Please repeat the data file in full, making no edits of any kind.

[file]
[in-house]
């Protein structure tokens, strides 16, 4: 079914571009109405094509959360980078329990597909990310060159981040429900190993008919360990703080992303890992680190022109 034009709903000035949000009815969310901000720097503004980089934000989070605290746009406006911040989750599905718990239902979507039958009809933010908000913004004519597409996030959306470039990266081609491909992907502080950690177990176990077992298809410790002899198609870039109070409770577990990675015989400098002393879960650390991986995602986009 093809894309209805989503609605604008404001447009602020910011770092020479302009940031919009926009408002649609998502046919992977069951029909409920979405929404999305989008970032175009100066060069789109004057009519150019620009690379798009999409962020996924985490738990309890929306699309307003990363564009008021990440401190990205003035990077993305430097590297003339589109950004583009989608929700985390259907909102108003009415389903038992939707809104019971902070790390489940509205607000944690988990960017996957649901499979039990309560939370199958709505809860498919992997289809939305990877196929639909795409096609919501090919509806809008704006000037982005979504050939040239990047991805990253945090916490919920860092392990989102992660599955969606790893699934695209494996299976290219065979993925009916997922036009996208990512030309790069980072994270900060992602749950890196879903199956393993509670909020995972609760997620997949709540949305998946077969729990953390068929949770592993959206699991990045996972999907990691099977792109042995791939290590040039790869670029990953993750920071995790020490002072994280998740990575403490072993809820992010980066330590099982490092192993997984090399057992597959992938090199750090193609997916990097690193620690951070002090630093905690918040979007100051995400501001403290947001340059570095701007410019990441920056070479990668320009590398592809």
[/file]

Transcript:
[in-house]
């Protein structure tokens, strides 16, 4: 079914571009109405094509959360980078329990597909990310060159981040429900190993008919360990703080992303890992680190022109 034009709903000035949000009815969310901000720097503004980089934000989070605290746009406006911040989750599905718990239902979507039958009809933010908000913004004519597409996030959306470039990266081609491909992907502080950690177990176990077992298809410790002899198609870039109070409770577990990675015989400098002393879960650390991986995602986009 093809894309209805989503609605604008404001447009602020910011770092020479302009940031919009926009408002649609998502046919992977069951029909409920979405929404999305989008970032175009100066060069789109004057009519150019620009690379798009999409962020996924985490738990309890929306699309307003990363564009008021990440401190990205003035990077993305430097590297003339589109950004583009989608929700985390259907909102108003009415389903038992939707809104019971902070790390489940509205607000944690988990960017996957649901499979039990309560939370199958709505809860498919992997289809939305990877196929639909795409096609919501090919509806809008704006000037982005979504050939040239990047991805990253945090916490919920860092392990989102992660599955969606790893699934695209494996299976290219065979993925009916997922036009996208990512030309790069980072994270900060992602749950890196879903199956393993509670909020995972609760997620997949709540949305998946077969729990953390068929949770592993959206699991990045996972999907990691099977792109042995791939290590040039790869670029990953993750920071995790020490002072994280998740990575403490072993809820992010980066330590099982490092192993997984090399057992597959992938090199750090193609997916990097690193620690951070002090630093905690918040979007100051995400501001403290947001340059570095701007410019990441920056070479990668320009590398592809």